So, just how much pasta could I cook in an Olympic-sized pool?
Differentiation TechniqueFuzzy Problems
Read The OverviewFuzzy Problems
Fuzzy Problems are, quite simply, the types of problems we face in our regular lives. Issues that have no best answer and no single path to a solution. Problems that are missing information and require best guesses. They're the kinds of problems we want our students to grapple with.
Specific Examples of “Fuzzy Problems”
A fantastic fuzzy problem to start the year. Students use pasta and tape to try to get a marshmallow up as high as possible.
How few colors can you use to fill in a map so that no neighboring regions are the same color?
When we ask kids “which one is not like the others”, our cleverest students love to find ways to pick the non-obvious answer. So why not use this as a framework for pushing students deeper into our content.
Use a two-dimensional scatter plot to dig into the nuances of several synonyms.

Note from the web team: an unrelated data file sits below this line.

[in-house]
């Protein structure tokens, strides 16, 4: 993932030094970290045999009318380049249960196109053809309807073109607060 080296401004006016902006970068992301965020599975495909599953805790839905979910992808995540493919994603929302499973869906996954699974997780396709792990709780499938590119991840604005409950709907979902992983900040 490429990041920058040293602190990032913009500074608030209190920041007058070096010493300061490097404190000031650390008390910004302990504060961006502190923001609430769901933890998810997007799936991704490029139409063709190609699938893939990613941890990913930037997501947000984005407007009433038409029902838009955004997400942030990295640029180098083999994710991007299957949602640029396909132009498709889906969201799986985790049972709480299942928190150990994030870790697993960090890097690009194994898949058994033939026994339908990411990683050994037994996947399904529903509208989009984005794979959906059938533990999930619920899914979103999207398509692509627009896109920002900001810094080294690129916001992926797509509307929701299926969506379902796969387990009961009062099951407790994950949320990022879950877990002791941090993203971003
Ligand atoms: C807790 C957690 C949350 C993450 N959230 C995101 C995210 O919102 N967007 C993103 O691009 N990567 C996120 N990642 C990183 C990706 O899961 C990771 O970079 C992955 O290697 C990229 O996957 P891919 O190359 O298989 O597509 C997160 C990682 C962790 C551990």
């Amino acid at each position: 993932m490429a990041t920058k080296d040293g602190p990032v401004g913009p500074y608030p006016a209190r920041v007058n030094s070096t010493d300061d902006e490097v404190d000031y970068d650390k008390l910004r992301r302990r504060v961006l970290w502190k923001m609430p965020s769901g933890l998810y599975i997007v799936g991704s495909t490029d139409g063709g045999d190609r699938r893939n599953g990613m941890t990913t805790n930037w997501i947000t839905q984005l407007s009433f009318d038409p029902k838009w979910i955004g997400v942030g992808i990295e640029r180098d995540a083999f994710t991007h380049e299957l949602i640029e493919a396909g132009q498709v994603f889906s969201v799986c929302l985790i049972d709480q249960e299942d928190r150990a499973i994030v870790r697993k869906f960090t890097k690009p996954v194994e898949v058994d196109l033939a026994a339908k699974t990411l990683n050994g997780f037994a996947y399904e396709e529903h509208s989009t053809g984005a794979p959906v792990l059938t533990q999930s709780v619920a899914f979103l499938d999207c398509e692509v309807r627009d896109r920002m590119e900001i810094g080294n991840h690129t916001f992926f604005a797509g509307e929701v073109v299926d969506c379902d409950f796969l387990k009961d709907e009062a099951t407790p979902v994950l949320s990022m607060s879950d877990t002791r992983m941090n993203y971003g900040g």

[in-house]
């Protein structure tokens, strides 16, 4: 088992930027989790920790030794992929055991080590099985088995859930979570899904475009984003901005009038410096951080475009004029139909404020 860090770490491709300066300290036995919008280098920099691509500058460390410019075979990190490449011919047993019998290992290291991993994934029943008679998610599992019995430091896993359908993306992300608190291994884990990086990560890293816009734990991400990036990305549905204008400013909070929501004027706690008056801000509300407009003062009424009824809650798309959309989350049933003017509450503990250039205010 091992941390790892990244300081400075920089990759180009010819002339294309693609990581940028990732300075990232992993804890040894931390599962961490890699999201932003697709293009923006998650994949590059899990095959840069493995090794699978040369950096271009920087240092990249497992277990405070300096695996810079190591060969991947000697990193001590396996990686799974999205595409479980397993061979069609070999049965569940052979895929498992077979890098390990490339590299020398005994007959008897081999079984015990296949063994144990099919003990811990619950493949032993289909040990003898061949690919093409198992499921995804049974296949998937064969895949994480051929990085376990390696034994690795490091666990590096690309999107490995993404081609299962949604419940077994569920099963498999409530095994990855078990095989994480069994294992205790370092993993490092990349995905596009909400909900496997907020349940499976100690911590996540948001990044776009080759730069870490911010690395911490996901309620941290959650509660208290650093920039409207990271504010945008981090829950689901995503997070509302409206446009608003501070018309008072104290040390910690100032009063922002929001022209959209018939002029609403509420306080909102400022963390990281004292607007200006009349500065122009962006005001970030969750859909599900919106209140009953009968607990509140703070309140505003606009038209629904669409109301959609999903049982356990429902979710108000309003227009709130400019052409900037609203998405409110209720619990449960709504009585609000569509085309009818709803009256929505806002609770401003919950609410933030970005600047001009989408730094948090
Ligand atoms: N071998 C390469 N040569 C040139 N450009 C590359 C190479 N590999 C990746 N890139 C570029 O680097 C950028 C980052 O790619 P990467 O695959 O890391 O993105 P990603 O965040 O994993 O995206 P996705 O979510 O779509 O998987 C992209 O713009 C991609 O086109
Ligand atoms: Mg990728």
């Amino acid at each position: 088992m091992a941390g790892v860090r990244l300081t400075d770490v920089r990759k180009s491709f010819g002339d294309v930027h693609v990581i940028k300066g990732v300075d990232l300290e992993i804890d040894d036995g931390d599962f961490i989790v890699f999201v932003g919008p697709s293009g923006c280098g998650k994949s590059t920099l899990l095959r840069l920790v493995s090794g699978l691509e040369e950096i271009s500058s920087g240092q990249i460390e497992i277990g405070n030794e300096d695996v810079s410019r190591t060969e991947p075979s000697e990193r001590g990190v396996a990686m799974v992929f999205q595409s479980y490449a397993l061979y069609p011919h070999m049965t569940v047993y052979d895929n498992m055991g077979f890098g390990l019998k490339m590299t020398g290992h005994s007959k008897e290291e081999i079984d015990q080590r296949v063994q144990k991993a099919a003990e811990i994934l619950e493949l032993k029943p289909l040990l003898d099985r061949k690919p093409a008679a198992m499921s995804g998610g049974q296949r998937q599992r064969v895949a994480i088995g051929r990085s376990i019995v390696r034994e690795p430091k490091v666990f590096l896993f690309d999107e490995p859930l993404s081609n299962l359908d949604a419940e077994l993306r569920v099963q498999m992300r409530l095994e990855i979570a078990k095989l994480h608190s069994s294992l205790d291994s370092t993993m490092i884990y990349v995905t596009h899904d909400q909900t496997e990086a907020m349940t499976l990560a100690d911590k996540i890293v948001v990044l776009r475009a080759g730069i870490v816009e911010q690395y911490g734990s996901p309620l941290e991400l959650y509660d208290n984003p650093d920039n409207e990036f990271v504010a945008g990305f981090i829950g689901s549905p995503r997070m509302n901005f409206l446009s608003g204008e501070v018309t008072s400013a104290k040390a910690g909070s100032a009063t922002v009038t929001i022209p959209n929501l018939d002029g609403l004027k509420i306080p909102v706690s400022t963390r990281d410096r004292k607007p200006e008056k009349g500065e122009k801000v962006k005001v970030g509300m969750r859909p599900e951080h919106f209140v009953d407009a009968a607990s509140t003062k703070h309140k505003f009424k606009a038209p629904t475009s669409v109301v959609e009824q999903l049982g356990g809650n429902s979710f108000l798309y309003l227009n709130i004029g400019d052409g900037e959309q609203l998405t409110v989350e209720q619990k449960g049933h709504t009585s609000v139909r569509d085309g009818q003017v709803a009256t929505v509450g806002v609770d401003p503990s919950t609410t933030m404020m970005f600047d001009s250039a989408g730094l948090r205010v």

Want to encourage students to find unexpected connections across content? Here’s a quick framework based on the most important terms from both bits of content.
A fun, abstract vocab puzzle in which students can add one letter per line, forming a pyramid of words.
One of my favorite open-ended, creative activities becomes even better with careful phrasing on my part. These three questions will help you be the facilitator of a discussion, rather than the authority.
I love videos of robots messing up tasks. This one in particular struck a chord, because we get to see the robot learn from his mistakes. Let’s have students write him some advice…
We’re going to take the Academic Valentine idea from earlier, and extend it into a full blown love letter – just in time for Valentine’s Day!